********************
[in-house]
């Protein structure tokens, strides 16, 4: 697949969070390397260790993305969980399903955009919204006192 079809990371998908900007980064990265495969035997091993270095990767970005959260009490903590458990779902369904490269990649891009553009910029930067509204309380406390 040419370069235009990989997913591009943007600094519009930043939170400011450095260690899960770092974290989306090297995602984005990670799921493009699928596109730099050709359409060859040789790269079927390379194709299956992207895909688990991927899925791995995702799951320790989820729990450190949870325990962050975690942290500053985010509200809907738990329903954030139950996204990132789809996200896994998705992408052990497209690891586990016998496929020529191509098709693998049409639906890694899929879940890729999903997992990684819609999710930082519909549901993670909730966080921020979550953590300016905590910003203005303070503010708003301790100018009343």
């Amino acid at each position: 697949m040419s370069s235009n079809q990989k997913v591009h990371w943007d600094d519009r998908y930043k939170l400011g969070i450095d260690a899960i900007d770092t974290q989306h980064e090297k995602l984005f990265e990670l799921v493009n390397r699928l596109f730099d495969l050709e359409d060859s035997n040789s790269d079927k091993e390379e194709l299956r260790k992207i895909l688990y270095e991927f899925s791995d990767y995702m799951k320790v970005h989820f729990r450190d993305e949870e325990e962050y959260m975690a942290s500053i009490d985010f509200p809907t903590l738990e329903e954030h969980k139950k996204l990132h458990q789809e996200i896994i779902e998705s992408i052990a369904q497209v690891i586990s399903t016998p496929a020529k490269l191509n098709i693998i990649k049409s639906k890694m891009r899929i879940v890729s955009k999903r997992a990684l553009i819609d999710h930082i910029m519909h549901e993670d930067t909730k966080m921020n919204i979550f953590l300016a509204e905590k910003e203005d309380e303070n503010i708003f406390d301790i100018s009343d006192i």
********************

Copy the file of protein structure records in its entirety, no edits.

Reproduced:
[in-house]
């Protein structure tokens, strides 16, 4: 697949969070390397260790993305969980399903955009919204006192 079809990371998908900007980064990265495969035997091993270095990767970005959260009490903590458990779902369904490269990649891009553009910029930067509204309380406390 040419370069235009990989997913591009943007600094519009930043939170400011450095260690899960770092974290989306090297995602984005990670799921493009699928596109730099050709359409060859040789790269079927390379194709299956992207895909688990991927899925791995995702799951320790989820729990450190949870325990962050975690942290500053985010509200809907738990329903954030139950996204990132789809996200896994998705992408052990497209690891586990016998496929020529191509098709693998049409639906890694899929879940890729999903997992990684819609999710930082519909549901993670909730966080921020979550953590300016905590910003203005303070503010708003301790100018009343």
């Amino acid at each position: 697949m040419s370069s235009n079809q990989k997913v591009h990371w943007d600094d519009r998908y930043k939170l400011g969070i450095d260690a899960i900007d770092t974290q989306h980064e090297k995602l984005f990265e990670l799921v493009n390397r699928l596109f730099d495969l050709e359409d060859s035997n040789s790269d079927k091993e390379e194709l299956r260790k992207i895909l688990y270095e991927f899925s791995d990767y995702m799951k320790v970005h989820f729990r450190d993305e949870e325990e962050y959260m975690a942290s500053i009490d985010f509200p809907t903590l738990e329903e954030h969980k139950k996204l990132h458990q789809e996200i896994i779902e998705s992408i052990a369904q497209v690891i586990s399903t016998p496929a020529k490269l191509n098709i693998i990649k049409s639906k890694m891009r899929i879940v890729s955009k999903r997992a990684l553009i819609d999710h930082i910029m519909h549901e993670d930067t909730k966080m921020n919204i979550f953590l300016a509204e905590k910003e203005d309380e303070n503010i708003f406390d301790i100018s009343d006192i």